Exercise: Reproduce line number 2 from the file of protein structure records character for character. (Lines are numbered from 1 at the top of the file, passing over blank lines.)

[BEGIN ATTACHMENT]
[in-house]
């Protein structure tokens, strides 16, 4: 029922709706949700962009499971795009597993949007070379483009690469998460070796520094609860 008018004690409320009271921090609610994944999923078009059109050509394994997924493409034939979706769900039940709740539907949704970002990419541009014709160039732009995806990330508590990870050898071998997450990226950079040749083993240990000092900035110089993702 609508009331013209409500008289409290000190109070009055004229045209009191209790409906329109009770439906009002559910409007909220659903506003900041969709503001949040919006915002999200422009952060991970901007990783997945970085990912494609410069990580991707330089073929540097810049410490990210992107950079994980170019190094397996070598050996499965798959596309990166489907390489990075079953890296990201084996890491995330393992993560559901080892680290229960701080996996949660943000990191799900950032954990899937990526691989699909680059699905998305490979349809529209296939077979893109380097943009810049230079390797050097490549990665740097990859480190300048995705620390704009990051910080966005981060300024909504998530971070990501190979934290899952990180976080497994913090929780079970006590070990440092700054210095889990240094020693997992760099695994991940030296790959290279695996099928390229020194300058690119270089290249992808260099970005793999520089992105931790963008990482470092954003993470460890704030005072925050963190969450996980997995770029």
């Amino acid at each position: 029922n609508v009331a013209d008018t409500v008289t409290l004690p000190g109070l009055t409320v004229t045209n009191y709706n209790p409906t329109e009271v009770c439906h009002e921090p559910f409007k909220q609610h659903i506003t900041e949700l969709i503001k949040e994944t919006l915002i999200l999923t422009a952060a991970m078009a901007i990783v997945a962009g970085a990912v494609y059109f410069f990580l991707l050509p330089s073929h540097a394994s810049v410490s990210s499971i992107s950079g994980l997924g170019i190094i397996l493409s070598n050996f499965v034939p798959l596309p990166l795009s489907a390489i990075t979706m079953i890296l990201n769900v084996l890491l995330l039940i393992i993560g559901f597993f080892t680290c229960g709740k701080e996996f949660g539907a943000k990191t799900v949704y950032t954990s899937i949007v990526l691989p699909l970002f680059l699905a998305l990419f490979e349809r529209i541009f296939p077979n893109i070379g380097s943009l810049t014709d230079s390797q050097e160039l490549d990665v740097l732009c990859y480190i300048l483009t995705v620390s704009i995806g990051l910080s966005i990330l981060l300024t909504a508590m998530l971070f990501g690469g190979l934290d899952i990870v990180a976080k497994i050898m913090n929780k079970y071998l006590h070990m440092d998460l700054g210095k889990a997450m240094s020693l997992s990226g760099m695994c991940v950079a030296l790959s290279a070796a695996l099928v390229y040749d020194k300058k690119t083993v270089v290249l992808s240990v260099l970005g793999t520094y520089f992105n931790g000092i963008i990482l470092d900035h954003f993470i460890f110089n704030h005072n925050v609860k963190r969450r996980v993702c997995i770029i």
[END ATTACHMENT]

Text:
């Protein structure tokens, strides 16, 4: 029922709706949700962009499971795009597993949007070379483009690469998460070796520094609860 008018004690409320009271921090609610994944999923078009059109050509394994997924493409034939979706769900039940709740539907949704970002990419541009014709160039732009995806990330508590990870050898071998997450990226950079040749083993240990000092900035110089993702 609508009331013209409500008289409290000190109070009055004229045209009191209790409906329109009770439906009002559910409007909220659903506003900041969709503001949040919006915002999200422009952060991970901007990783997945970085990912494609410069990580991707330089073929540097810049410490990210992107950079994980170019190094397996070598050996499965798959596309990166489907390489990075079953890296990201084996890491995330393992993560559901080892680290229960701080996996949660943000990191799900950032954990899937990526691989699909680059699905998305490979349809529209296939077979893109380097943009810049230079390797050097490549990665740097990859480190300048995705620390704009990051910080966005981060300024909504998530971070990501190979934290899952990180976080497994913090929780079970006590070990440092700054210095889990240094020693997992760099695994991940030296790959290279695996099928390229020194300058690119270089290249992808260099970005793999520089992105931790963008990482470092954003993470460890704030005072925050963190969450996980997995770029």